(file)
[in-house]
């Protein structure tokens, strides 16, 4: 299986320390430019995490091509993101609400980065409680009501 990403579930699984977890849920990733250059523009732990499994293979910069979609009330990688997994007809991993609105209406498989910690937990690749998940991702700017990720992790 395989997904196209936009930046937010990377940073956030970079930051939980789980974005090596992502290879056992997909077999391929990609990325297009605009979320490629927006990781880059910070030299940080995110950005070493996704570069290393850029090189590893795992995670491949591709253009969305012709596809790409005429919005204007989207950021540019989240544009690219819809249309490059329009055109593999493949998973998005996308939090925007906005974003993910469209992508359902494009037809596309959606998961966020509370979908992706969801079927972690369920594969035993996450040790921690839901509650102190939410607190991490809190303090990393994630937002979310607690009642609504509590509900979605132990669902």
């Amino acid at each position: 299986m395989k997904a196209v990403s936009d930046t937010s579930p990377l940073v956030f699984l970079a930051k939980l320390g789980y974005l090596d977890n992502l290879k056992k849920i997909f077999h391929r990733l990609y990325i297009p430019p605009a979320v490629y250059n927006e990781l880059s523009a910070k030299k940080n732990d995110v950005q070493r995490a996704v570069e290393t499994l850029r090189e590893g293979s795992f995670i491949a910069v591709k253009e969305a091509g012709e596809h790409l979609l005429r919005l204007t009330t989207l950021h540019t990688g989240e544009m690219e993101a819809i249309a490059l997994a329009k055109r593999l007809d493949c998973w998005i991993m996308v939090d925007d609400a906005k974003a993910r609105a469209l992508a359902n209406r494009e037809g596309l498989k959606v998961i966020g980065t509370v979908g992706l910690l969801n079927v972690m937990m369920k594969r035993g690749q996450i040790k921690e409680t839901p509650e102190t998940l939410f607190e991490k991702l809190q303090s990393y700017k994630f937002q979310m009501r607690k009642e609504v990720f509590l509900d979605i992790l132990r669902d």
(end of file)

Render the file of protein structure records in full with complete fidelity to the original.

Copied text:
[in-house]
């Protein structure tokens, strides 16, 4: 299986320390430019995490091509993101609400980065409680009501 990403579930699984977890849920990733250059523009732990499994293979910069979609009330990688997994007809991993609105209406498989910690937990690749998940991702700017990720992790 395989997904196209936009930046937010990377940073956030970079930051939980789980974005090596992502290879056992997909077999391929990609990325297009605009979320490629927006990781880059910070030299940080995110950005070493996704570069290393850029090189590893795992995670491949591709253009969305012709596809790409005429919005204007989207950021540019989240544009690219819809249309490059329009055109593999493949998973998005996308939090925007906005974003993910469209992508359902494009037809596309959606998961966020509370979908992706969801079927972690369920594969035993996450040790921690839901509650102190939410607190991490809190303090990393994630937002979310607690009642609504509590509900979605132990669902």
């Amino acid at each position: 299986m395989k997904a196209v990403s936009d930046t937010s579930p990377l940073v956030f699984l970079a930051k939980l320390g789980y974005l090596d977890n992502l290879k056992k849920i997909f077999h391929r990733l990609y990325i297009p430019p605009a979320v490629y250059n927006e990781l880059s523009a910070k030299k940080n732990d995110v950005q070493r995490a996704v570069e290393t499994l850029r090189e590893g293979s795992f995670i491949a910069v591709k253009e969305a091509g012709e596809h790409l979609l005429r919005l204007t009330t989207l950021h540019t990688g989240e544009m690219e993101a819809i249309a490059l997994a329009k055109r593999l007809d493949c998973w998005i991993m996308v939090d925007d609400a906005k974003a993910r609105a469209l992508a359902n209406r494009e037809g596309l498989k959606v998961i966020g980065t509370v979908g992706l910690l969801n079927v972690m937990m369920k594969r035993g690749q996450i040790k921690e409680t839901p509650e102190t998940l939410f607190e991490k991702l809190q303090s990393y700017k994630f937002q979310m009501r607690k009642e609504v990720f509590l509900d979605i992790l132990r669902d």